However, deciding to use OpEx or Capex isn’t a one-size-fits-all decision. Your decision on which spending model will depend on corporate policies, cash availability and business goals. Most organisations also find that their capital expenses decline once they change the cost structure to OpEx. Their operational expenses also fall because of increased efficiencies and a reduction in unnecessary effort. So, simply turning capital expenses into operational costs could be a mistake – it’s about finding the right balance for your business needs.
Use Lean Management principles and Agile Approach for IT
One of the biggest frustrations IT has with finance is when they’re asked to reduce costs to a bare minimum, which significantly restricts its ability to grow as a critical business enabler.
To build a better integrated IT and finance function, the CFO would probably ask: “How can IT deliver as much value as possible with the resources they have at their disposal?” Building on enterprise Lean principles, Lean IT focuses on achieving operational excellence through improved agility, service quality and process efficiency. Instead of just cost reduction, Lean IT looks at the big picture and “doing more with less” by optimising IT operations and processes through the systematic elimination of waste throughout the value stream.
Manage projects in a modern agile approach. Place high-risk decisions and activities early in a project’s life cycle. Agile projects are two times more likely to succeed, and it is a lot more effective in controlling risk.
Recommended reading: xxxxx
Collaborate, not just work with your IT department
Extend the financial planning and analysis capabilities to the IT function. Meet regularly with your CIO or IT Managers. Help the CIO to build transparency and accountability into the IT function. Communicate with them openly and challenge them in professional ways if necessary. As your IT knowledge grows and your relationship with the CIO or IT Manager becomes more collaborative, you are likely to discover breakthroughs together.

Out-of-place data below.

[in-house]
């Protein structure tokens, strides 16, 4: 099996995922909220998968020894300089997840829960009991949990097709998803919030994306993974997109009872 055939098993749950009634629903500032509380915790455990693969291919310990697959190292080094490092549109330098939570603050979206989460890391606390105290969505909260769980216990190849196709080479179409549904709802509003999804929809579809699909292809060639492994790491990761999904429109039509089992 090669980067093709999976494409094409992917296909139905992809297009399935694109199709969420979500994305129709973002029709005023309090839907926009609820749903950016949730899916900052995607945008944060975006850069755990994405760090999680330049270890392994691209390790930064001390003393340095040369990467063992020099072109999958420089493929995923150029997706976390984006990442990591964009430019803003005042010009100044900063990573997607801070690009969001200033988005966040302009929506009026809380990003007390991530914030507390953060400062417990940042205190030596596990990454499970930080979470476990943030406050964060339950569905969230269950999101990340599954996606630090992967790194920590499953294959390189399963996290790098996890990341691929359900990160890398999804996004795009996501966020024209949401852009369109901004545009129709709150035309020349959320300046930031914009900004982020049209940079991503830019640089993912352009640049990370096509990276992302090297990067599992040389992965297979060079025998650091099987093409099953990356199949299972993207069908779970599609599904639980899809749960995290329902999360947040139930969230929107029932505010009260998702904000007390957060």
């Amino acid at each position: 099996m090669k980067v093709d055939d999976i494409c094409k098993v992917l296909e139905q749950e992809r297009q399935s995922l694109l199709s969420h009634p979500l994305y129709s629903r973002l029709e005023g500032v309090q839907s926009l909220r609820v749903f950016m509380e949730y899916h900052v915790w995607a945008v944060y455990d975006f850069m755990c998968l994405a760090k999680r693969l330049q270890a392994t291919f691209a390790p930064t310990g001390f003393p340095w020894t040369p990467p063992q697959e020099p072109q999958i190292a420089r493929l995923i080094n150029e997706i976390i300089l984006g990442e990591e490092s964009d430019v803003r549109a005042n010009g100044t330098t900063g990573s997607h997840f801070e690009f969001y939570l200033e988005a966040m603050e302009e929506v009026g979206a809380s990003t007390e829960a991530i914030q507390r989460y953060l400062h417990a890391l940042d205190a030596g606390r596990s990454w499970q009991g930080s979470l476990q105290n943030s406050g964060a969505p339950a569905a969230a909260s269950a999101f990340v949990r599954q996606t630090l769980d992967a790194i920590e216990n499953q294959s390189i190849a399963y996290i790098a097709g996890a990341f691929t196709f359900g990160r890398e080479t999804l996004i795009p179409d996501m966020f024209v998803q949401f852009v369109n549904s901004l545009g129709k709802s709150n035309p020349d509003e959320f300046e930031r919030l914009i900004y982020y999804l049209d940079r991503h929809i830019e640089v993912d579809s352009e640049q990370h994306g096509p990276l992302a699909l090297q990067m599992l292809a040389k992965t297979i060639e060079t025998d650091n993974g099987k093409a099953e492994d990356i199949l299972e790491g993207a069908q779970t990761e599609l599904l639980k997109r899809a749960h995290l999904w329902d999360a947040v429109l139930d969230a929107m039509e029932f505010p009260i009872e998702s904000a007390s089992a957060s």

Three critical questions to discuss with your IT
“How efficiently and effectively are we managing our assets?” It is essential to understand how the assets are being used and their value output. Do you have efficient IT Financial Management (ITFM) capabilities in place?
“Can we derive more efficiency and value from our current systems?” Make sure you communicate with your CIO about the business objectives beforehand and have honest discussions around whether your current investments support them.
“How does this new investment fit into our organisational growth plan?” Build a solid business case with your CIO.
Have a group of savvy technologists as a sounding board
When building a business case for any new tech or establishing good governance for your IT functions, chat to your network of independent technology professionals to ensure your project assumption is neither conservative nor risky. They can also help you ensure your business case clearly states the purpose and objectives and if the project aligns with the strategic goals.